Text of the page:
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Boxer strives to break into professional world

University of Miami graduate Christina Swanson picked up boxing as a way to stay in shape after finishing a college speed swimming career at UM. Swanson trains at Fight Club in Downtown Miami with coach Luis Lagerman. "I can't let my mind wander or I'll get hit. I plan to stay an amateur because in professional boxing, the gloves are smaller and you're more prone to head injuries," Swanson said.

University of Miami graduate Christina Swanson picked up boxing as a way to stay in shape after finishing a college speed swimming career at UM. Swanson trains at Fight Club in Downtown Miami with coach Luis Lagerman. "I can't let my mind wander or I'll get hit. I plan to stay an amateur because in professional boxing, the gloves are smaller and you're more prone to head injuries," Swanson said. Brittney Bomnin // Photo Editor

Between the bings of the bell, marking the beginning of each new three minute round at the Fight Club gym in downtown Miami, amateur boxer and 2004 University of Miami graduate Christina Swanson works out with her professional boxer boyfriend, Wilky Campfort.

Formerly a swimmer with Olympic aspirations, Swanson now works as a lifeguard on Miami Beach and spends her time sparring with the hopes of breaking into the world of professional female wrestling.

“She has the aura of a fighter; she just has it in her,” co-worker and firefighter Lester Ealey said.

Swanson transferred to UM from Washington State University and gave up swimming after a serious shoulder injury her senior year. After graduation in 2004, Swanson moved to California to live with her older sister Ana. Swanson started training with one of Ana’s friends, an amateur female fighter. Three months later, she wrapped her hands for her first fight.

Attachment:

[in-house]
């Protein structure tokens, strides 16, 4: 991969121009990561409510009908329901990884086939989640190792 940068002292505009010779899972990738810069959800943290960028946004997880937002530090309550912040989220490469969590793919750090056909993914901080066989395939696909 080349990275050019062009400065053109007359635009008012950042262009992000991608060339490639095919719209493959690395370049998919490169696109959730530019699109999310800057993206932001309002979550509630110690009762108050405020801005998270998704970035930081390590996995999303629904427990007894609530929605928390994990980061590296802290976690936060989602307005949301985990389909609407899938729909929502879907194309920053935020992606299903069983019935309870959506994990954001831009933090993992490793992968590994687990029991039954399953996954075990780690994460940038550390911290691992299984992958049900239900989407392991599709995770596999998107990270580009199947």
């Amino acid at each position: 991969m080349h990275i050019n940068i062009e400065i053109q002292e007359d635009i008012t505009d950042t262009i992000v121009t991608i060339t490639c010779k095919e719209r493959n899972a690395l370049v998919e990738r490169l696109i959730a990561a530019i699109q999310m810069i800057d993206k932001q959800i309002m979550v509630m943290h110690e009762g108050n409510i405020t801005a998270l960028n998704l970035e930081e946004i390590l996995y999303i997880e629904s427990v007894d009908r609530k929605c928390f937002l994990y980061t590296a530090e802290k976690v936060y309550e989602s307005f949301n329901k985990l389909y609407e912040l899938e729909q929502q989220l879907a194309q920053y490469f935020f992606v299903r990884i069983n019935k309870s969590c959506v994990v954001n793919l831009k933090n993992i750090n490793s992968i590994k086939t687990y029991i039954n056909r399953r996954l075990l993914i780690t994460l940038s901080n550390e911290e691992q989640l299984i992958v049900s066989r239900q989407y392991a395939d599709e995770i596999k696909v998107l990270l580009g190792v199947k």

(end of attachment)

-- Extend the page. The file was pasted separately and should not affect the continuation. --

“I’m not the type that can just work out, I need a goal… I need competition,” Swanson said.

Swanson grew up outside of Seattle, Wash., on Bambridge Island with her parents and sister. Her family said she’s had competitor’s blood from the start.

Twenty-five years before Swanson took to the ring, she lost her first fight against her sister. Ana emerged victorious when she came at her sister with a pen box. Ana was four. Swanson was two. Her family often replays a video of the fight to embarrass Swanson, whose record today is 17/9.

In 2005, a few months after her first amateur fight and loss, Swanson won her first fight at the California Golden Gloves Tournament. She then moved back to South Fla. and continued fighting. She had a career highlight in 2007 when she took home the National Golden Gloves Championship belt in Hollywood, where she currently lives.

Swanson is now a Miami Beach lifeguard and has just completed her training at the City of Hollywood Fire Academy, where intimidated male trainees refer to her as “The Swansonator.” Swanson still finds time to train five times a week.

But Swanson said it’s difficult finding females willing to face her. Without a proper match-up, professional promoters won’t sign her to fights, a hurdle Swanson must overcome in order to enter the further regulated pros. Swanson has been waiting for a pro fight since March.

“Locally, it’s hard to find girls at my level, so that’s what’s frustrating…training and training and having no fights,” she said.

Swanson said she takes an emotionless approach to fighting, staying unattached in the ring and not allowing herself to think about the fight until immediately before. Unfortunately, her level head doesn’t keep her loved ones from pacing anxiously during fights.

“It’s the worst thing ever,” Campfort said of dating a female boxer. “I get way more nervous for her than when I am fighting.”

“I cried at her first fight,” Ana said.

Luckily it’s getting easier for Swanson’s loved ones to see her take punches because Swanson said she has a couple years left in the ring.

October 25, 2009

Reporters

Danielle Alvarez


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